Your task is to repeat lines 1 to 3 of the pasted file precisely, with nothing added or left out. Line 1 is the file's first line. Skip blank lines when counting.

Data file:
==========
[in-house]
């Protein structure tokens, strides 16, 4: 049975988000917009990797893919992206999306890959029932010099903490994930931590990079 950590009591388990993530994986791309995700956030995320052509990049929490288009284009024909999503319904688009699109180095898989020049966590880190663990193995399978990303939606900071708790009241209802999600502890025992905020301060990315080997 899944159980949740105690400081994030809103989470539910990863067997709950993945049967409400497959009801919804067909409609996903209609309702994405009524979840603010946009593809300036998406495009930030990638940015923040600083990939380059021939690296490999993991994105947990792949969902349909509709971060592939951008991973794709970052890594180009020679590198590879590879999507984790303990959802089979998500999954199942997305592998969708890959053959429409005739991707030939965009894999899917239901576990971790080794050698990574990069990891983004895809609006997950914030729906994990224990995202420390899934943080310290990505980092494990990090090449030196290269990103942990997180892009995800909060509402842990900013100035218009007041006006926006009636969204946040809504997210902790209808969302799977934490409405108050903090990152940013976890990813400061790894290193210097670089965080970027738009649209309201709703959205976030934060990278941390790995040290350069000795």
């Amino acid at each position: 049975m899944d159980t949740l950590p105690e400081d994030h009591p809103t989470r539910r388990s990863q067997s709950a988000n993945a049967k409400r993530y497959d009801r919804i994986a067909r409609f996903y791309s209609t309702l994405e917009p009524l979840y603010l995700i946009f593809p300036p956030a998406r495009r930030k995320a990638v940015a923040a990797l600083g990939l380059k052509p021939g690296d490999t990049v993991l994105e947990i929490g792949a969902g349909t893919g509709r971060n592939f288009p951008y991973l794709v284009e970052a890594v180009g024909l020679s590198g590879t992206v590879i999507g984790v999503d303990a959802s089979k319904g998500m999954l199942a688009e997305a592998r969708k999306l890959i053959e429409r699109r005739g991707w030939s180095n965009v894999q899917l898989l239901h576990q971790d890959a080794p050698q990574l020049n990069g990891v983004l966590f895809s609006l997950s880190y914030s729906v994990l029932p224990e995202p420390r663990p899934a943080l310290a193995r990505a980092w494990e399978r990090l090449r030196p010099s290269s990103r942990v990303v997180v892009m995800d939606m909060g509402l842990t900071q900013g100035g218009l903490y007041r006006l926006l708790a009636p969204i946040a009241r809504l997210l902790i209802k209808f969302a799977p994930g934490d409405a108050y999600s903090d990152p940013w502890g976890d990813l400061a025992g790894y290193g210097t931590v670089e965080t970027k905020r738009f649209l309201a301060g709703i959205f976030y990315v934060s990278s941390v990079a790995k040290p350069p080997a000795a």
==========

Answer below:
[in-house]
């Protein structure tokens, strides 16, 4: 049975988000917009990797893919992206999306890959029932010099903490994930931590990079 950590009591388990993530994986791309995700956030995320052509990049929490288009284009024909999503319904688009699109180095898989020049966590880190663990193995399978990303939606900071708790009241209802999600502890025992905020301060990315080997 899944159980949740105690400081994030809103989470539910990863067997709950993945049967409400497959009801919804067909409609996903209609309702994405009524979840603010946009593809300036998406495009930030990638940015923040600083990939380059021939690296490999993991994105947990792949969902349909509709971060592939951008991973794709970052890594180009020679590198590879590879999507984790303990959802089979998500999954199942997305592998969708890959053959429409005739991707030939965009894999899917239901576990971790080794050698990574990069990891983004895809609006997950914030729906994990224990995202420390899934943080310290990505980092494990990090090449030196290269990103942990997180892009995800909060509402842990900013100035218009007041006006926006009636969204946040809504997210902790209808969302799977934490409405108050903090990152940013976890990813400061790894290193210097670089965080970027738009649209309201709703959205976030934060990278941390790995040290350069000795």
């Amino acid at each position: 049975m899944d159980t949740l950590p105690e400081d994030h009591p809103t989470r539910r388990s990863q067997s709950a988000n993945a049967k409400r993530y497959d009801r919804i994986a067909r409609f996903y791309s209609t309702l994405e917009p009524l979840y603010l995700i946009f593809p300036p956030a998406r495009r930030k995320a990638v940015a923040a990797l600083g990939l380059k052509p021939g690296d490999t990049v993991l994105e947990i929490g792949a969902g349909t893919g509709r971060n592939f288009p951008y991973l794709v284009e970052a890594v180009g024909l020679s590198g590879t992206v590879i999507g984790v999503d303990a959802s089979k319904g998500m999954l199942a688009e997305a592998r969708k999306l890959i053959e429409r699109r005739g991707w030939s180095n965009v894999q899917l898989l239901h576990q971790d890959a080794p050698q990574l020049n990069g990891v983004l966590f895809s609006l997950s880190y914030s729906v994990l029932p224990e995202p420390r663990p899934a943080l310290a193995r990505a980092w494990e399978r990090l090449r030196p010099s290269s990103r942990v990303v997180v892009m995800d939606m909060g509402l842990t900071q900013g100035g218009l903490y007041r006006l926006l708790a009636p969204i946040a009241r809504l997210l902790i209802k209808f969302a799977p994930g934490d409405a108050y999600s903090d990152p940013w502890g976890d990813l400061a025992g790894y290193g210097t931590v670089e965080t970027k905020r738009f649209l309201a301060g709703i959205f976030y990315v934060s990278s941390v990079a790995k040290p350069p080997a000795a």